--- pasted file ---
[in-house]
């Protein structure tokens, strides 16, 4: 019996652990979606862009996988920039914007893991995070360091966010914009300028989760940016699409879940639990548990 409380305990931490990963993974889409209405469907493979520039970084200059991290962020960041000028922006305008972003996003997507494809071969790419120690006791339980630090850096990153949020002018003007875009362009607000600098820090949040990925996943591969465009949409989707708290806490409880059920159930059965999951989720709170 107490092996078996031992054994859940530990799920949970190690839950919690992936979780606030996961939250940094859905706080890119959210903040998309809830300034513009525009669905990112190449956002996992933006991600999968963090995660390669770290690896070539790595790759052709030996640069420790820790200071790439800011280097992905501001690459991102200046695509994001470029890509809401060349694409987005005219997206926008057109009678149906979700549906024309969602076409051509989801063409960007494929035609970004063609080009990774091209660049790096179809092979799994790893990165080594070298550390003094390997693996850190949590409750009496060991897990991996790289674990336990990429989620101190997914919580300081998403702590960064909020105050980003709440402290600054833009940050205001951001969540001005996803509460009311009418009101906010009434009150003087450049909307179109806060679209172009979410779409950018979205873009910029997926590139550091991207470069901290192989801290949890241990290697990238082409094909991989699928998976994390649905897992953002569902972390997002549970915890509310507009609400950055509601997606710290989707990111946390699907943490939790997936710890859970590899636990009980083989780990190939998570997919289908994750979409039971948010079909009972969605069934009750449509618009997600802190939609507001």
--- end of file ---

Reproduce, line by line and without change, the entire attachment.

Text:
[in-house]
């Protein structure tokens, strides 16, 4: 019996652990979606862009996988920039914007893991995070360091966010914009300028989760940016699409879940639990548990 409380305990931490990963993974889409209405469907493979520039970084200059991290962020960041000028922006305008972003996003997507494809071969790419120690006791339980630090850096990153949020002018003007875009362009607000600098820090949040990925996943591969465009949409989707708290806490409880059920159930059965999951989720709170 107490092996078996031992054994859940530990799920949970190690839950919690992936979780606030996961939250940094859905706080890119959210903040998309809830300034513009525009669905990112190449956002996992933006991600999968963090995660390669770290690896070539790595790759052709030996640069420790820790200071790439800011280097992905501001690459991102200046695509994001470029890509809401060349694409987005005219997206926008057109009678149906979700549906024309969602076409051509989801063409960007494929035609970004063609080009990774091209660049790096179809092979799994790893990165080594070298550390003094390997693996850190949590409750009496060991897990991996790289674990336990990429989620101190997914919580300081998403702590960064909020105050980003709440402290600054833009940050205001951001969540001005996803509460009311009418009101906010009434009150003087450049909307179109806060679209172009979410779409950018979205873009910029997926590139550091991207470069901290192989801290949890241990290697990238082409094909991989699928998976994390649905897992953002569902972390997002549970915890509310507009609400950055509601997606710290989707990111946390699907943490939790997936710890859970590899636990009980083989780990190939998570997919289908994750979409039971948010079909009972969605069934009750449509618009997600802190939609507001």